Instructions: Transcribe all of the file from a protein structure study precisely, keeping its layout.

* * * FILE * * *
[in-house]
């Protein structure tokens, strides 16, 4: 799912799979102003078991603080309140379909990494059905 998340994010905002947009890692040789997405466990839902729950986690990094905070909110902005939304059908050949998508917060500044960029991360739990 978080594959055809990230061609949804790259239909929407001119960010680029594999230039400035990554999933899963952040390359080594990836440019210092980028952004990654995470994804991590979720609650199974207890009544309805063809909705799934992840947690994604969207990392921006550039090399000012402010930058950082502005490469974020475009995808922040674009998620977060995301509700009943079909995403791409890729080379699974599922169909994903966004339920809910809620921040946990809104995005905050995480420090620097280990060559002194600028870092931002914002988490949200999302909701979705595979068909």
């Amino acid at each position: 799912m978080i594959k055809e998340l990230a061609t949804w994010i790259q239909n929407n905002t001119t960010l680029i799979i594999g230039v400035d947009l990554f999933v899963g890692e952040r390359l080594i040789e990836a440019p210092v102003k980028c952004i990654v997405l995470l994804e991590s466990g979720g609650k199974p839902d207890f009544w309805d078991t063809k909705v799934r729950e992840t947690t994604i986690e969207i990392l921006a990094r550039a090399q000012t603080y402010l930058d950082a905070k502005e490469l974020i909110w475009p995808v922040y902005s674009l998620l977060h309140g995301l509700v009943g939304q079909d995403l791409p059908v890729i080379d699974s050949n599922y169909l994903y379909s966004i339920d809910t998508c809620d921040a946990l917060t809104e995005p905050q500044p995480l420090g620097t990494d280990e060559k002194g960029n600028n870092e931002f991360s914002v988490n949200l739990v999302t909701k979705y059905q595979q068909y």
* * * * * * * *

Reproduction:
[in-house]
């Protein structure tokens, strides 16, 4: 799912799979102003078991603080309140379909990494059905 998340994010905002947009890692040789997405466990839902729950986690990094905070909110902005939304059908050949998508917060500044960029991360739990 978080594959055809990230061609949804790259239909929407001119960010680029594999230039400035990554999933899963952040390359080594990836440019210092980028952004990654995470994804991590979720609650199974207890009544309805063809909705799934992840947690994604969207990392921006550039090399000012402010930058950082502005490469974020475009995808922040674009998620977060995301509700009943079909995403791409890729080379699974599922169909994903966004339920809910809620921040946990809104995005905050995480420090620097280990060559002194600028870092931002914002988490949200999302909701979705595979068909």
């Amino acid at each position: 799912m978080i594959k055809e998340l990230a061609t949804w994010i790259q239909n929407n905002t001119t960010l680029i799979i594999g230039v400035d947009l990554f999933v899963g890692e952040r390359l080594i040789e990836a440019p210092v102003k980028c952004i990654v997405l995470l994804e991590s466990g979720g609650k199974p839902d207890f009544w309805d078991t063809k909705v799934r729950e992840t947690t994604i986690e969207i990392l921006a990094r550039a090399q000012t603080y402010l930058d950082a905070k502005e490469l974020i909110w475009p995808v922040y902005s674009l998620l977060h309140g995301l509700v009943g939304q079909d995403l791409p059908v890729i080379d699974s050949n599922y169909l994903y379909s966004i339920d809910t998508c809620d921040a946990l917060t809104e995005p905050q500044p995480l420090g620097t990494d280990e060559k002194g960029n600028n870092e931002f991360s914002v988490n949200l739990v999302t909701k979705y059905q595979q068909y």